Postmaster General Says Technology is Making Mail More Powerful
Urges Mailing Industry to Focus on Innovation in Delivery, Digital Integration and Targeting
SAN FRANCISCO, March 18, 2013 /PRNewswire-USNewswire/ -- Technology and changing consumer expectations are helping to transform mail into an even more powerful communications channel, Postmaster General and CEO Patrick R. Donahoe told the nation's largest annual gathering of mailing industry leaders today.
"As the mailing industry, we must continue to work to drive innovation and leverage data and technology to improve the consumer experience and grow revenue," Donahoe said in his keynote address at the National Postal Forum. "Our challenge as an industry is to shape those moments when people are experiencing mail, and make them more powerful in the future. That's part of getting our game on — shaping our future and building excitement about the power of mail and the future of mail."
Mail already has an advantage over other ways of communicating, Donahoe said, because it is tactile and encourages users to interact with it. "People slow down and absorb what they receive. They process it. They retain it," he said. To strengthen that experience, Donahoe urged the mailing industry to focus on four key ideas: making mail more personally relevant, more actionable, more functional and more creative.
"Through the convergence of data and technology, mailers can use the insights about individual interests to make mail more personal," he said. "With imbedded QR codes and augmented reality, mail becomes much more functional and creative, creating an even more influential experience."
Donahoe also touted the fact that American businesses are spending the same percentage of their marketing dollars on mail today as they did 30 years ago.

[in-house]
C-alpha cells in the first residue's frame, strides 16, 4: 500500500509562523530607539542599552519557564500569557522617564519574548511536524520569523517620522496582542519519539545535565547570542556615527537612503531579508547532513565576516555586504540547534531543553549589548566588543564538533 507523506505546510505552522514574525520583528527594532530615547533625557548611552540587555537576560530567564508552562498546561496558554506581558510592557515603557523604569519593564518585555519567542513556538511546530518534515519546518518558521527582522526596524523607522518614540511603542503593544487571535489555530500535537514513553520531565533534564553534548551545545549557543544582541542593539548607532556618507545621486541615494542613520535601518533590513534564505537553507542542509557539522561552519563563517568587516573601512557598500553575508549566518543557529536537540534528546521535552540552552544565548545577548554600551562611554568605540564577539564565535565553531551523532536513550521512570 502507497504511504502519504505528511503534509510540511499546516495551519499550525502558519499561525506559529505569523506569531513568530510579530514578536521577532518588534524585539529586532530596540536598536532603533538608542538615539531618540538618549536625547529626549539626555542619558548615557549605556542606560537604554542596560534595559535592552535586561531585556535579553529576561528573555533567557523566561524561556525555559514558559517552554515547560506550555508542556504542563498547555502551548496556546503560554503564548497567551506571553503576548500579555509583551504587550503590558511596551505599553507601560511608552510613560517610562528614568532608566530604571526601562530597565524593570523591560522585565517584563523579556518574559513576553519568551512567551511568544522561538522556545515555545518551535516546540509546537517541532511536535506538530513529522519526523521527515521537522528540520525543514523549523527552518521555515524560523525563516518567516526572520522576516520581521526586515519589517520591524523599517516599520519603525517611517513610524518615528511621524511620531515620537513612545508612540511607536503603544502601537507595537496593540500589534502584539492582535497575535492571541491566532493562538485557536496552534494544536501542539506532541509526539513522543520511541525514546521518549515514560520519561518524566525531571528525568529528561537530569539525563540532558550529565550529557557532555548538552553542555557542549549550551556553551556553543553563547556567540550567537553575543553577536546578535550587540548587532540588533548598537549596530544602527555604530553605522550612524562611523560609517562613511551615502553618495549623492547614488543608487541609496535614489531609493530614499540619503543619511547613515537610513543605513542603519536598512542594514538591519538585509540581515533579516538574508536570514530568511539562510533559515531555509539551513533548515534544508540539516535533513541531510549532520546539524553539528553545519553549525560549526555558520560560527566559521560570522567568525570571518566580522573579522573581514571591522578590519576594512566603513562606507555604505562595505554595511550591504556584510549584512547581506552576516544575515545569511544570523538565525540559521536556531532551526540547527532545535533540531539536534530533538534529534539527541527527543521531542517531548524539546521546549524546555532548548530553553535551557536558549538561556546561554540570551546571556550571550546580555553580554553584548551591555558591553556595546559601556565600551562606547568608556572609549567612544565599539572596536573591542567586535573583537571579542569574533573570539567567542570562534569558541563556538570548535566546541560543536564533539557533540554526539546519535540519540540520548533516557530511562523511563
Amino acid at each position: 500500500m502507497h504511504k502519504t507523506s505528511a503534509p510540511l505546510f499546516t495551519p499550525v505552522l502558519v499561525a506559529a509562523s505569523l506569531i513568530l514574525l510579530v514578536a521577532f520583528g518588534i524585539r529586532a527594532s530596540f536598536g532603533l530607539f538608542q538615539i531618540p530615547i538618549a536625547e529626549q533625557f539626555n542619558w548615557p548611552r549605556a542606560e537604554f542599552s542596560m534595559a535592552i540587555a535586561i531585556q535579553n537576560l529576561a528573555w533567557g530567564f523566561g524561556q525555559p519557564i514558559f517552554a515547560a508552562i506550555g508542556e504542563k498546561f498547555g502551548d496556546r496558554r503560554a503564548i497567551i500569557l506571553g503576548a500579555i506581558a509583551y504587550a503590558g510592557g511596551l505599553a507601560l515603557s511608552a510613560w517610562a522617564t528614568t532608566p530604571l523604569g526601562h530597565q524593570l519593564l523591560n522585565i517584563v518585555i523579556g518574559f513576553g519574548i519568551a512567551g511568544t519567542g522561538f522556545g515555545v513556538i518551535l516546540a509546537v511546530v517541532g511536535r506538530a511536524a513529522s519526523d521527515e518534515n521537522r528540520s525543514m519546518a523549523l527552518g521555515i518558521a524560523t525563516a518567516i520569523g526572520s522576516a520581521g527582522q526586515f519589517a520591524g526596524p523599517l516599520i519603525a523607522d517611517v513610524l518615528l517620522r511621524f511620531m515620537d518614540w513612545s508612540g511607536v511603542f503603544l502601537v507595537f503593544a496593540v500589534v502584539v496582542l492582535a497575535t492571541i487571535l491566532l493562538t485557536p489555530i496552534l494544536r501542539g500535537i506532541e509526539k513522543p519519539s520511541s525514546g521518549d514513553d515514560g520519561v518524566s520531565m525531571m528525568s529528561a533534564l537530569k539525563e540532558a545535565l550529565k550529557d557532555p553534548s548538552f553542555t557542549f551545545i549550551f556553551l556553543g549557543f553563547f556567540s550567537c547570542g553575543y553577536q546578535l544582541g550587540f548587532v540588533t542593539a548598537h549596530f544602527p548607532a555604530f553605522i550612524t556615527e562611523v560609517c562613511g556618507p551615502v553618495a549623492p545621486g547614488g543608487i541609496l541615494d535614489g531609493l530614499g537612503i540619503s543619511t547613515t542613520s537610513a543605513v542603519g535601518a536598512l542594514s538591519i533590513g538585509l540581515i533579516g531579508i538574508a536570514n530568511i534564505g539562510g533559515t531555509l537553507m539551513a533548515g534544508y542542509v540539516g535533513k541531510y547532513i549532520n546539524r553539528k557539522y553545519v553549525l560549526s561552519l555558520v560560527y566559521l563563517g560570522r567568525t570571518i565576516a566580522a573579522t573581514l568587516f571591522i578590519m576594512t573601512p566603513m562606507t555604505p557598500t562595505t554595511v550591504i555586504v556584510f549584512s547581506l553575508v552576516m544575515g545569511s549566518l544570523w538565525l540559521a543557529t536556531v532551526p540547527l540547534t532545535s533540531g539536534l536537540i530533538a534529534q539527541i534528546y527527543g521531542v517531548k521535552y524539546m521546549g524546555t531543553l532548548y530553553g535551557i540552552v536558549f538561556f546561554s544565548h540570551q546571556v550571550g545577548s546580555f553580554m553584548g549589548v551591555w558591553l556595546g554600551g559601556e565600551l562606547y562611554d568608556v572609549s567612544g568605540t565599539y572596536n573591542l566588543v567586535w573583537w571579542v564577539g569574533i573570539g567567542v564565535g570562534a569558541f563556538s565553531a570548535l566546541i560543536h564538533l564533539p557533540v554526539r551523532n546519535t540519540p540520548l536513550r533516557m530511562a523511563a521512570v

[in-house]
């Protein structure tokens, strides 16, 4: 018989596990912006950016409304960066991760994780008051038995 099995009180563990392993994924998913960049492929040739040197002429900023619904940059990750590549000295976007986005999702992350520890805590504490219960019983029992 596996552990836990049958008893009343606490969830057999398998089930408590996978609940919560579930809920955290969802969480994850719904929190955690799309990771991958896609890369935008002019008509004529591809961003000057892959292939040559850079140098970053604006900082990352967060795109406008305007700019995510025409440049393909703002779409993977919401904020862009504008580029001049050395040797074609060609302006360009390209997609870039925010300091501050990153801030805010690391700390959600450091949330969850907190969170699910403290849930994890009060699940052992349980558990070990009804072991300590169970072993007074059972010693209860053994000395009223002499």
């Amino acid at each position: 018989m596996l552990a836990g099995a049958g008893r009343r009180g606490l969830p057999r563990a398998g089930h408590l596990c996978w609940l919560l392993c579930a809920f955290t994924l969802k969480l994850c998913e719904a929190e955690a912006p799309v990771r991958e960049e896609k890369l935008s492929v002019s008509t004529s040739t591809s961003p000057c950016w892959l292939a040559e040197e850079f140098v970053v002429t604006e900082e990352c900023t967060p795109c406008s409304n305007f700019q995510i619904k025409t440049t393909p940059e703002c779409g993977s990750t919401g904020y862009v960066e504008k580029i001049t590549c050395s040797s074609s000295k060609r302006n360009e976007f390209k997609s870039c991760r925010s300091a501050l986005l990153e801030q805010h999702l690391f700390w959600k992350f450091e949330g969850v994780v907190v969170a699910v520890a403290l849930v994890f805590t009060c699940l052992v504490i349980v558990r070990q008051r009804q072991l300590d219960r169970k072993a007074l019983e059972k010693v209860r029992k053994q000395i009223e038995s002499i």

"Even with the emergence of cable television, social media and smartphones, marketing mail has remained constant because of the tremendous value it delivers to consumers who receive it and its ability to drive an exceptional return on investment for the businesses who send it," said Donahoe. "The growth of our industry is going to be driven by changing technologies and customer expectations. We have to work together as an industry to anticipate these changes by leveraging the value of mail to shape new opportunities."
The Postmaster General also advanced themes relating to innovation in the Postal Service in the areas of delivery, digital integration and targeting to extend the delivery platform and provide growth opportunities for the mailing industry and America's businesses.
"Innovating digital integration is fundamental to improving the consumer experience — and combining the targeting power of online advertising with that mail experience will make mail far more valuable to the receiver and the sender," Donahoe said.
The Postmaster General also described the Postal Services' aggressive cost reduction efforts and their impacts on the mailing industry: reducing the size of the workforce by 193,000 employees since 2006; reducing the organization's cost base by $15 billion; reducing 21,000 delivery routes; and consolidating the network of mail processing facilities while maintaining record levels of service.
"No other organization that I can think of — either public or private — has gone through a similar downsizing so rapidly and continued to function at a high level," said Donahoe. "It all comes down to one word for this industry: affordability. The faster we can reduce costs, the better we can avoid pressure to raise prices. That's why we continue to seek comprehensive reform legislation to provide more flexibility in our business model to create a sustainable platform for the future."
A video of the speech will be posted online when it is available at about.usps.com/news.
The Postal Service receives no tax dollars for operating expenses and relies on the sale of postage, products and services to fund its operations.
A self-supporting government enterprise, the U.S. Postal Service is the only delivery service that reaches every address in the nation: 152 million residences, businesses and Post Office Boxes. The Postal Service receives no tax dollars for operating expenses and relies on the sale of postage, products and services to fund its operations. With more than 31,000 retail locations and the most frequently visited website in the federal government, usps.com, the Postal Service has annual revenue of more than $65 billion and delivers nearly 40 percent of the world's mail. If it were a private-sector company, the U.S. Postal Service would rank 42nd in the 2012 Fortune 500. The Postal Service has been named the Most Trusted Government Agency for seven years and the fourth Most Trusted Business in the nation by the Ponemon Institute.
SOURCE U.S. Postal Service